A couple more sunny breaks then clouds and showers till evening. Timing looks great for a stellar sunset. Get the barbi ready.
The fog of late should thin out today around the island. One way fog forms is when warm moist air passes over cool water making the water vapor condense into visible droplets. Fog is nothing more than a cloud at sea or ground level. Visible satellite imagery shows the fog slowly thinning upwind. It will likely stay thick over the colder waters to our east, however until we get drier air moving in a few days from now.
I went offshore the other day and had 29 Humpback whales, 2 Minke whales and a Basking Shark. Baskers are the second largest fish in the world second to the Whale Shark. Both eat only plankton and are therefore harmless. The Humpbacks put on a good aerial display with some breaching. It is believed that they launch themselves out of the water for several reasons. As they come crashing back onto the water, the impact helps to dislodge parasites(whale lice)from their bodies. The noise created is possibly a form of communication, as well. Another reason they breach is for sheer pleasure.
Back in the harbor, I’m seeing more algal growth as nutrient levels increase from runoff. It’s important for homeowners to realize that, every time they put fertilizer on their lawns, that it impacts the water quality and degrades the very resource that attracted them to live here in the first place; our pristene waters. Certainly something to consider.
We have a new tropical storm just north of the Bahamas this morning. Conditions aren’t favorable for this to impact Nantucket in any way except throwing some swells at us late this week.
As for our weather, it will remain quite gusty as some T-storms approach late today. Clearing Tuesday and typical summer pattern into the weekend.
There has been a conspicuous absense of the Bermuda High since last summer. Sure, we have had plenty of days with SW winds from high pressure situated to our SE but not, the semi-permanent 1024 millibar monsters that have figured in our climate since I was a child. Historically, one could count on a fresh breeze out of the SW by 10 or 11 in the morning on most summer days and expect it to last well into the evenings. Not the case recently. For whatever reason, perhaps a change in climate, the Bermuda high appears to be displaced to our E and NE and weaker. We have seen light S and SE winds more frequently(high pressure systems have a clockwise flow around them in the northern hemisphere),accompanied by fog. Other days we have had weak winds from the NW.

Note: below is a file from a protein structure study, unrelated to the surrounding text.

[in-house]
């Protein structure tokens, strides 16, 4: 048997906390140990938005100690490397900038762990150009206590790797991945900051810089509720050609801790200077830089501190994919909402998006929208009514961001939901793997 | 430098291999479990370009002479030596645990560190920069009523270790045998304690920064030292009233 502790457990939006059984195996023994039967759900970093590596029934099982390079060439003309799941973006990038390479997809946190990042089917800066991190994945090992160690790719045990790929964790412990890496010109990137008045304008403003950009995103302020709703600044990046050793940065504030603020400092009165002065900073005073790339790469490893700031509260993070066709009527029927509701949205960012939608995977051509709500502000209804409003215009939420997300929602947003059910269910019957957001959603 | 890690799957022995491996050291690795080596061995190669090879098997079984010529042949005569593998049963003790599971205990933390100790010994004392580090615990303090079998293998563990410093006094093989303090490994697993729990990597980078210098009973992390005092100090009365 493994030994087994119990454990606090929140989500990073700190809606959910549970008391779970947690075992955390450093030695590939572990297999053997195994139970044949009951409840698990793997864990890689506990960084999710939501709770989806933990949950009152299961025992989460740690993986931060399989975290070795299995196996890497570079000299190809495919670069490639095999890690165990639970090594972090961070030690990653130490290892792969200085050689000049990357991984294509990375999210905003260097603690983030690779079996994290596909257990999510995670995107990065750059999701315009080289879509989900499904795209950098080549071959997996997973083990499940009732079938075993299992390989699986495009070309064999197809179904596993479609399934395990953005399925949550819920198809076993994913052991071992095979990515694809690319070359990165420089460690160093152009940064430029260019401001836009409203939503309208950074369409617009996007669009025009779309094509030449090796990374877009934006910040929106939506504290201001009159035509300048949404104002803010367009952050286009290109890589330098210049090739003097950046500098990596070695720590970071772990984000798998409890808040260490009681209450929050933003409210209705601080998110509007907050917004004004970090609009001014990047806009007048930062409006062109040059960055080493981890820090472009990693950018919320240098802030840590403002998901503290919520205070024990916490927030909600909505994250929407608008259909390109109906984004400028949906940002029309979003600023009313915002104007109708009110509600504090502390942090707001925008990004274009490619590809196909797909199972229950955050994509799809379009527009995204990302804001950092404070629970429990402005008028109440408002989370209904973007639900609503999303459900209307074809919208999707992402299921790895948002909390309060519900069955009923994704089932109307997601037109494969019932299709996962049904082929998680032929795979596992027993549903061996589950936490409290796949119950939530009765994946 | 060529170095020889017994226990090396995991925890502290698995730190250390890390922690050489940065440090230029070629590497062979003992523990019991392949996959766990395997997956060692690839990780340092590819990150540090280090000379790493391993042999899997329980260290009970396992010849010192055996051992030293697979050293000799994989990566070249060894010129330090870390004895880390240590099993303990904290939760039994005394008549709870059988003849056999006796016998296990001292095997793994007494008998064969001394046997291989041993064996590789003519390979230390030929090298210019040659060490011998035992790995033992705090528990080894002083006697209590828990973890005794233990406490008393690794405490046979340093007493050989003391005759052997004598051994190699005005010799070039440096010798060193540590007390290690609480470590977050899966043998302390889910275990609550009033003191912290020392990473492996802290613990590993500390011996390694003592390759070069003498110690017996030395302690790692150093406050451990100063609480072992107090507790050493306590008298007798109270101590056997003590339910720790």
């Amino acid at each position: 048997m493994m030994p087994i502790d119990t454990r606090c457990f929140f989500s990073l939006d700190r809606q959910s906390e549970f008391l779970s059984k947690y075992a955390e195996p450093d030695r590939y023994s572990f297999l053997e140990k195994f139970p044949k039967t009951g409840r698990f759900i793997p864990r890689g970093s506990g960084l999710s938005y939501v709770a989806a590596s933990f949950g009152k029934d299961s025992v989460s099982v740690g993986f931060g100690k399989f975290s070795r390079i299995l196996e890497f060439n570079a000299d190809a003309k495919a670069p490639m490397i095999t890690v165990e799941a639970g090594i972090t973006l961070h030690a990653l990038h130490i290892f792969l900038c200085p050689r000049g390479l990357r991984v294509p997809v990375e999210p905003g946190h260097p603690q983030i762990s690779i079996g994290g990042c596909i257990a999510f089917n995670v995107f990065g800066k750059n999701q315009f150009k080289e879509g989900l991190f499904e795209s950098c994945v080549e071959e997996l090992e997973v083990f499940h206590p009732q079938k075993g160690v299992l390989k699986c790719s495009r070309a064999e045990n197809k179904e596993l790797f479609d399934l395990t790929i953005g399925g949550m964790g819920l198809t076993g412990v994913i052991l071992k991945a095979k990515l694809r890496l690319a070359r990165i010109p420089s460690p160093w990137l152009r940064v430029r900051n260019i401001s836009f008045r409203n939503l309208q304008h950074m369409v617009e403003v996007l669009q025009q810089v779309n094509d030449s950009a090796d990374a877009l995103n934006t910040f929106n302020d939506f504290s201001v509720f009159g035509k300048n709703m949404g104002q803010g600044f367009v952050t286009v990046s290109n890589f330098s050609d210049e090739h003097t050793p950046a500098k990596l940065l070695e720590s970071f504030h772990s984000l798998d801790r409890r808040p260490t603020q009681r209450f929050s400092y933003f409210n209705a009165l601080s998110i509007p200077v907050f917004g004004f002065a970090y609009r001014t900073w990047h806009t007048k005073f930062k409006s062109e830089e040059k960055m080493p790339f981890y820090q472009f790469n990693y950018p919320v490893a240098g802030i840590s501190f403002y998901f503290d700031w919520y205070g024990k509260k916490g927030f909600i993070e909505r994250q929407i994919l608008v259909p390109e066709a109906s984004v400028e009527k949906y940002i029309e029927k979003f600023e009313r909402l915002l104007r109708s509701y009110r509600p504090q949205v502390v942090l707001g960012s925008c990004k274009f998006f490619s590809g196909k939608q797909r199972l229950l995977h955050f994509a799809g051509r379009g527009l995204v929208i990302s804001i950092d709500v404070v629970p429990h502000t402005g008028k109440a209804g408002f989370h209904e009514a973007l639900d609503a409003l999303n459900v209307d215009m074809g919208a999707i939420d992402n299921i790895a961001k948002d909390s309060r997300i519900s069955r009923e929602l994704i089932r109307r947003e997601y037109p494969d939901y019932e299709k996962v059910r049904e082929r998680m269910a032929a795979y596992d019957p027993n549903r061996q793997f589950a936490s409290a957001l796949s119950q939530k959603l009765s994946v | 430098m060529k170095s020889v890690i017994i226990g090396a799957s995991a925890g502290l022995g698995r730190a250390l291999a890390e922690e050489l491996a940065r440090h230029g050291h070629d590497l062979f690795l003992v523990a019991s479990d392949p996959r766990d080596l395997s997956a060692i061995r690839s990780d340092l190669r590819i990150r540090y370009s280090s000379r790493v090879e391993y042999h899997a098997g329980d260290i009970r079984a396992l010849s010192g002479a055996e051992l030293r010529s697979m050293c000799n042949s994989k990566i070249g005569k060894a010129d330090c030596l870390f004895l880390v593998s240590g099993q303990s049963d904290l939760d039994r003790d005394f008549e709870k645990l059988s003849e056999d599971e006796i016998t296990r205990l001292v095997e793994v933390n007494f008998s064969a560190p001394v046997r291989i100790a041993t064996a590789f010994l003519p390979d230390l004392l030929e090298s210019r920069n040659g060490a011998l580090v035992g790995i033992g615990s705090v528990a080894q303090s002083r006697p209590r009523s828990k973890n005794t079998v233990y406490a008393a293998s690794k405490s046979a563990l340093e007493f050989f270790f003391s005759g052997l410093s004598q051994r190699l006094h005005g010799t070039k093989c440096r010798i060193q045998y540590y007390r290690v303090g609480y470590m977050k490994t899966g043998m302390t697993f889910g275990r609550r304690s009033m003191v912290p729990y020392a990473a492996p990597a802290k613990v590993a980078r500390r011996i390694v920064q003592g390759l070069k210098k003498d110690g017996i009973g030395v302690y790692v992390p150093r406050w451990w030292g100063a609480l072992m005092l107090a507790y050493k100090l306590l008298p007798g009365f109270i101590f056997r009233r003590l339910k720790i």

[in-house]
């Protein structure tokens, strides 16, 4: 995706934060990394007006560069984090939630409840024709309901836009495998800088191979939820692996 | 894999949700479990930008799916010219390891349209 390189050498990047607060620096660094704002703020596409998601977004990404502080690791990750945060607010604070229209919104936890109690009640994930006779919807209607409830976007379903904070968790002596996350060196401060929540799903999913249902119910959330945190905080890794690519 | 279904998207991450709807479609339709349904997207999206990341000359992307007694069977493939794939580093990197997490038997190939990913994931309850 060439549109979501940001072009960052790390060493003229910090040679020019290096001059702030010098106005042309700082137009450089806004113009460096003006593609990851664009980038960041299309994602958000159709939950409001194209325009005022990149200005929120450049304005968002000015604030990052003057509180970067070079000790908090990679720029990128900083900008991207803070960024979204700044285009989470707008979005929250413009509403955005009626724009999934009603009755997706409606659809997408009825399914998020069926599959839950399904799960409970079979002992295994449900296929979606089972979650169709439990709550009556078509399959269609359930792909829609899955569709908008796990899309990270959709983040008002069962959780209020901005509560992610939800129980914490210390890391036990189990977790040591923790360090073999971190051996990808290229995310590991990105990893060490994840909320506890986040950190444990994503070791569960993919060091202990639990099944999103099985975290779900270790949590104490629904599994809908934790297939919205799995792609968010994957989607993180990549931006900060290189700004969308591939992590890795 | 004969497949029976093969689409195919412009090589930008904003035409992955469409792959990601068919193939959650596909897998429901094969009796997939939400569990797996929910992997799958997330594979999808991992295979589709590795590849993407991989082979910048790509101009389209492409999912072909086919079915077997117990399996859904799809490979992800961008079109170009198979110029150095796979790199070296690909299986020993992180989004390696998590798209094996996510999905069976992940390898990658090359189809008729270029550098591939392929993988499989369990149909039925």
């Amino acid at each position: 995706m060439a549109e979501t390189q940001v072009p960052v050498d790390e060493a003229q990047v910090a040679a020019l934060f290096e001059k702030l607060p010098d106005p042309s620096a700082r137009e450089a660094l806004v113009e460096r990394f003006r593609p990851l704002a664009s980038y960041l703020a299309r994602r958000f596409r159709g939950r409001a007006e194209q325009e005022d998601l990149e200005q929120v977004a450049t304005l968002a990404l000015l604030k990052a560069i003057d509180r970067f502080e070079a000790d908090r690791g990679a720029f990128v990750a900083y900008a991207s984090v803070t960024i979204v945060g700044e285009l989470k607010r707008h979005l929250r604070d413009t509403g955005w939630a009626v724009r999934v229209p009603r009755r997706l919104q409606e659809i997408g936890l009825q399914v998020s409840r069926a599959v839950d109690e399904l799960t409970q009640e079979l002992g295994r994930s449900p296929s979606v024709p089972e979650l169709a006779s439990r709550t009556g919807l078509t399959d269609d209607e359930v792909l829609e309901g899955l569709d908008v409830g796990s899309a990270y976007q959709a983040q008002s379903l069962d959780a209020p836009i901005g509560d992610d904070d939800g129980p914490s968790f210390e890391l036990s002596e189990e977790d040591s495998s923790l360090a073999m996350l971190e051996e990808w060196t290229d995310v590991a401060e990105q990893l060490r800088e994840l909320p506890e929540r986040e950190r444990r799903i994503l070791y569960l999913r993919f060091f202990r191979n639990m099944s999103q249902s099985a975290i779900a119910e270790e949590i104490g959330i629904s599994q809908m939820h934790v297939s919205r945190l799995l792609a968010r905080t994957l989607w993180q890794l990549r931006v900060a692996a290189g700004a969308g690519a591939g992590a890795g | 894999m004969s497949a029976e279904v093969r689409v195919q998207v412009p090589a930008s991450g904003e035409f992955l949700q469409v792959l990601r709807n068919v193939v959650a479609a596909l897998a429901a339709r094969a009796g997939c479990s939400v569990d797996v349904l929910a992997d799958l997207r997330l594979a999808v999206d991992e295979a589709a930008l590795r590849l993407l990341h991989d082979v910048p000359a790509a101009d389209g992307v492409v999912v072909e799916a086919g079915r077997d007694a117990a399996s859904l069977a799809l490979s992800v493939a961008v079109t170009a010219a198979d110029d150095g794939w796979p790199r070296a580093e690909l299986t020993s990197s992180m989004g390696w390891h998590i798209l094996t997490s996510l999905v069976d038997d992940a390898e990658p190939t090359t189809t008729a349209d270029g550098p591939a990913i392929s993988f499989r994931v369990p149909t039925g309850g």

I’m not complaining. I’m just not a big fan of slogging through the usual 4 foot chop that has been so prevalent in years past. If I owned a larger sailboat, however,(and I do love sailing)I would be even more perplexed as to the whereabouts of those wonderful summer prevailing SW winds.
One never knows what one will spot when traversing the waters of Nantucket Sound. On the way back from a Seal Cruise to Muskeget Island, I spotted a strange shape about a mile distant 90 degrees to port off my track line back to Nantucket Harbor. Being the curious type, I spun the wheel in that direction only to find a dead Sperm Whale in a very decomposed state floating with the tide. At first I thought it was a Humpback Whale because of a long white “appendage” hanging down in the depths. Upon closer observation, I could see both the tell-tale shape of its tail and the blunt shape of its head with the blow hole set almost at the front. The “appendage” turned out to be its jaw hanging at an odd angle down into the water.
A couple pics…
Took a quick gander at the latest visible satellite image and it shows nothing but clear blue skies. Wind profiles remain light so the boating should be perfect for both power and sail. Tomorrow we cloud up later with a chance of showers toward evening.
An interesting observation this morning reveals low stratiform fog in the river valleys of New York state giving them a sharp outline.
There will be a lot of “milky” sunshine for most of today then thickening clouds with a chance of a spot shower or two. I think it is unlikely but we may have a little fog around at the time of the fireworks. Timing of a weak cold front passing will be critical. Enjoy.
Fog slowly breaks late morning. Sun in the afternoon. Light SSW wind makes for excellent boating. Fog and 4 foot seas continue off-shore.
A couple days ago, I responded to a Pilot Whale stranding. Initial reports indicated that some visitors had spotted the animal alive on the beach at Smiths Point and had successfully pushed and dragged it back into the ocean. Unfortunately, despite their good intentions, it was the wrong thing to do. Whales and dolphins strand for various reasons and attempts to get them back into the ocean without proper training is both unlawfull and dangerous. It is still not completely understood why cetaceans strand, sometimes by the hundreds, but it is well known that they tend to restrand even after getting them back in the water, as was the case with this particular individual. It either died in the water or shortly after it beached again.
Procedures have been initiated by experts to assess each situation carefully to ensure that the animal doesn’t experience additional stress and by-standers don’t get injured or possibly sick from inhaling the breath of an ill individual. Techniques have been developed and refined over decades to ensure safe handling of most situations.
So, what should the well intentioned visitors have done? As mentioned in a previous post, ALWAYS call the marine mammal stranding hotline at 1 617 973 5247. This will activate the stranding network on island and trained volunteers will respond.